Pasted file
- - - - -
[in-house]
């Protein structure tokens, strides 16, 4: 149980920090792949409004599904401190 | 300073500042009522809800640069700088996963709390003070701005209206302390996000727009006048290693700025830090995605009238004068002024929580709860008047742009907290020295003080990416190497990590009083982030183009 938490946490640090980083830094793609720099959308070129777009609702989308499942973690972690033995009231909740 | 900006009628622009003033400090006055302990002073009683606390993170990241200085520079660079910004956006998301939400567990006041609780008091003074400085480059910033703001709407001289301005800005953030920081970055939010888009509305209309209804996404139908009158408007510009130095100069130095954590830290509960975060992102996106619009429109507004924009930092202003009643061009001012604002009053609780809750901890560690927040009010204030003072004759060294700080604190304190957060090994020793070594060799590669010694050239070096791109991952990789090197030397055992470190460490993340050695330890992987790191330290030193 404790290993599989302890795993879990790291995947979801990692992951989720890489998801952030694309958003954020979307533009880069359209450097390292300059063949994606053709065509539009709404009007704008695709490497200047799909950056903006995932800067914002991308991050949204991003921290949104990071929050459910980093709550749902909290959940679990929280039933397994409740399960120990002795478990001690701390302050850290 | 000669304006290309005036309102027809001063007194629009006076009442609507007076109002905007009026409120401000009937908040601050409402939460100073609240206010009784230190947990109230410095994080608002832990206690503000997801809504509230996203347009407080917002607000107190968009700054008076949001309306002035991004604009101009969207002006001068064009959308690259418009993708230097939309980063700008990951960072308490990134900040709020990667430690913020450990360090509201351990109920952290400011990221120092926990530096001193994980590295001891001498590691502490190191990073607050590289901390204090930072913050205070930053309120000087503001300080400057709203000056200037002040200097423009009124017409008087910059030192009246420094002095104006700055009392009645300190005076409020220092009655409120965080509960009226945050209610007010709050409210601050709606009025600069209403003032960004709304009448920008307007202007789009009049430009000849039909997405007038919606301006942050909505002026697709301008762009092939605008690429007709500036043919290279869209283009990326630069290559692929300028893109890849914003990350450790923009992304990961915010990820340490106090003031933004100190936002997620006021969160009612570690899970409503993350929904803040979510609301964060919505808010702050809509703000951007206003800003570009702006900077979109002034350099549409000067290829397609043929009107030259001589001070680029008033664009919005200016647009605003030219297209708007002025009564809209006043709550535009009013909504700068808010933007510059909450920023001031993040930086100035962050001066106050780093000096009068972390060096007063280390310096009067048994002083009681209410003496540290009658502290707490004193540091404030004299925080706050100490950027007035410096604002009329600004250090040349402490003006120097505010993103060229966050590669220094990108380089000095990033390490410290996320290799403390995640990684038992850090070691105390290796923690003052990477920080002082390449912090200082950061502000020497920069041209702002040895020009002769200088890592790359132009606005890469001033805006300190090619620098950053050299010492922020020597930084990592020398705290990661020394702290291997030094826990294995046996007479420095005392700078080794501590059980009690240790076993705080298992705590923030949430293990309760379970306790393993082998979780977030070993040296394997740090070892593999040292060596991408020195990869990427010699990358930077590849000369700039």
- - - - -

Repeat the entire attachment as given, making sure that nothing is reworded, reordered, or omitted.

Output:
[in-house]
């Protein structure tokens, strides 16, 4: 149980920090792949409004599904401190 | 300073500042009522809800640069700088996963709390003070701005209206302390996000727009006048290693700025830090995605009238004068002024929580709860008047742009907290020295003080990416190497990590009083982030183009 938490946490640090980083830094793609720099959308070129777009609702989308499942973690972690033995009231909740 | 900006009628622009003033400090006055302990002073009683606390993170990241200085520079660079910004956006998301939400567990006041609780008091003074400085480059910033703001709407001289301005800005953030920081970055939010888009509305209309209804996404139908009158408007510009130095100069130095954590830290509960975060992102996106619009429109507004924009930092202003009643061009001012604002009053609780809750901890560690927040009010204030003072004759060294700080604190304190957060090994020793070594060799590669010694050239070096791109991952990789090197030397055992470190460490993340050695330890992987790191330290030193 404790290993599989302890795993879990790291995947979801990692992951989720890489998801952030694309958003954020979307533009880069359209450097390292300059063949994606053709065509539009709404009007704008695709490497200047799909950056903006995932800067914002991308991050949204991003921290949104990071929050459910980093709550749902909290959940679990929280039933397994409740399960120990002795478990001690701390302050850290 | 000669304006290309005036309102027809001063007194629009006076009442609507007076109002905007009026409120401000009937908040601050409402939460100073609240206010009784230190947990109230410095994080608002832990206690503000997801809504509230996203347009407080917002607000107190968009700054008076949001309306002035991004604009101009969207002006001068064009959308690259418009993708230097939309980063700008990951960072308490990134900040709020990667430690913020450990360090509201351990109920952290400011990221120092926990530096001193994980590295001891001498590691502490190191990073607050590289901390204090930072913050205070930053309120000087503001300080400057709203000056200037002040200097423009009124017409008087910059030192009246420094002095104006700055009392009645300190005076409020220092009655409120965080509960009226945050209610007010709050409210601050709606009025600069209403003032960004709304009448920008307007202007789009009049430009000849039909997405007038919606301006942050909505002026697709301008762009092939605008690429007709500036043919290279869209283009990326630069290559692929300028893109890849914003990350450790923009992304990961915010990820340490106090003031933004100190936002997620006021969160009612570690899970409503993350929904803040979510609301964060919505808010702050809509703000951007206003800003570009702006900077979109002034350099549409000067290829397609043929009107030259001589001070680029008033664009919005200016647009605003030219297209708007002025009564809209006043709550535009009013909504700068808010933007510059909450920023001031993040930086100035962050001066106050780093000096009068972390060096007063280390310096009067048994002083009681209410003496540290009658502290707490004193540091404030004299925080706050100490950027007035410096604002009329600004250090040349402490003006120097505010993103060229966050590669220094990108380089000095990033390490410290996320290799403390995640990684038992850090070691105390290796923690003052990477920080002082390449912090200082950061502000020497920069041209702002040895020009002769200088890592790359132009606005890469001033805006300190090619620098950053050299010492922020020597930084990592020398705290990661020394702290291997030094826990294995046996007479420095005392700078080794501590059980009690240790076993705080298992705590923030949430293990309760379970306790393993082998979780977030070993040296394997740090070892593999040292060596991408020195990869990427010699990358930077590849000369700039």